One of the biggest time wasters prior to my time in college was my TV. I managed to pull myself away from that seemingly inescapable force. Here's how.


Now before you get all defensive about this internet author trying to take away your precious TV, check this disclaimer: TV played an undeniably influential role in my childhood. Doug, Rugrats, and Rocko's Modern Life made up my Nickelodeon pre-dinner trifecta. Modern music came to me through repeat broadcasts of Total Request Live on MTV. Interestingly enough, despite their assumed differences in life philosophies and problem solving strategies, both the American Gladiators and MacGuyver served as my childhood heroes (the fact they both had mullets had nothing to do with my adulation).

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The disclaimer continues. My childhood years as a TV junkie had a lasting influence on the way I interact with people, even now as an adult many years later. I occasionally allude to Legends of the Hidden Temple in everyday conversations, often in reference to any blatantly-simple manual task that someone is unable to complete as a "Silver Monkey." I, along with every other adolescent male in the 90's, fell in love with Sabrina the Teenage Witch herself, Melissa Joan Hart (who, by the way, hasn't aged a second past her mid-twenties, as I discovered after seeing her on a recent episode of Family Feud).

And then, in college, I quit TV cold turkey. 

It was surprisingly easy to do in retrospect. No withdrawal, no hangover. Just the peace that comes from simplifying your life through minimalism, and the confusion that comes about when you suddenly have LOTS of free time.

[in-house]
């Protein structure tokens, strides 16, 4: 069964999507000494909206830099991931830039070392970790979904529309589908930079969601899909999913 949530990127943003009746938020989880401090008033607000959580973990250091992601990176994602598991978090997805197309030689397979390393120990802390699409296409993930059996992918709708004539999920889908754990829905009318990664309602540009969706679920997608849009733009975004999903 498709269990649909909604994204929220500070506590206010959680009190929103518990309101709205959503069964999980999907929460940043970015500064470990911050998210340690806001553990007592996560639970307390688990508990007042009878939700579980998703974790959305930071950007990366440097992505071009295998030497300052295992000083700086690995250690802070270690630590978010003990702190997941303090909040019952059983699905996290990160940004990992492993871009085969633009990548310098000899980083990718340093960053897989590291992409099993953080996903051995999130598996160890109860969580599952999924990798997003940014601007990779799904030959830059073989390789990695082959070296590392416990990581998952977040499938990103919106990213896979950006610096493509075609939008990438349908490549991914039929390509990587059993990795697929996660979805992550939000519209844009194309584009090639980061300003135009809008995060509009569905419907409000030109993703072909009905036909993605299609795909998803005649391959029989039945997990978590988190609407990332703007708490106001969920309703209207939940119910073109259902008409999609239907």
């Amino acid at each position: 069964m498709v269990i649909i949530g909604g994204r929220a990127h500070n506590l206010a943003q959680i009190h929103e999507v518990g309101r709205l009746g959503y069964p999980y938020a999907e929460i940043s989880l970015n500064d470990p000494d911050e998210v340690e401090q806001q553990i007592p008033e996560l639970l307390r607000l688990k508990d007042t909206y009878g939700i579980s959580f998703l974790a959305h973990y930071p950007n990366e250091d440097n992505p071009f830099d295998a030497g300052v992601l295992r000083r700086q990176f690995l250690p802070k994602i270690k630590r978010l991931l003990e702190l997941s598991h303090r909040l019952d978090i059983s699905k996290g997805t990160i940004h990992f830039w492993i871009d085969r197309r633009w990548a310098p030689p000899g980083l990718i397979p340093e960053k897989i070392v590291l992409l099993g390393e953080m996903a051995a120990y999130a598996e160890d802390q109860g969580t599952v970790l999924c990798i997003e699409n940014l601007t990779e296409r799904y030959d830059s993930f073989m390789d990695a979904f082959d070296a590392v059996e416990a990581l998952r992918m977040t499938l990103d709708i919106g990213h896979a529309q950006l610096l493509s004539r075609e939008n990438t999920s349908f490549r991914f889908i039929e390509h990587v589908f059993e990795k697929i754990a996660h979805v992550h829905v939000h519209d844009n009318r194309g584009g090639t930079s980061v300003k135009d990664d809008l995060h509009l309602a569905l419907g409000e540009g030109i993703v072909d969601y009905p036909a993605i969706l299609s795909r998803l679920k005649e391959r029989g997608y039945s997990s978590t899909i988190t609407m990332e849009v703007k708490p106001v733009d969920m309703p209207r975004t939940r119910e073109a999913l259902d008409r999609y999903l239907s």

First, the fact that my dorm didn't even offer free cable TV quickly diverted my attention away from the tube. I mean, at the price they offered TV, I could buy hundreds of packs of instant ramen noodles, enough "sustenance" to last any college student a month. I quickly lost interest in the nightly broadcasts of my high school obsession: Crime Scene Investigators (CSI), a program that was so wildly popular that a college chemistry course had been rebranded to include "forensic sciences" in the course title to serve as the metaphorical cheese in the mousetrap, ensnaring gullible freshmen in the jaws of an otherwise dull chemistry class. CSI somehow managed to captivate the attention of a wide range of audiences, despite the cookie-cutter nature of the plot points of every episode. It's basically live action Scooby Doo, my absolute favorite childhood early morning programming.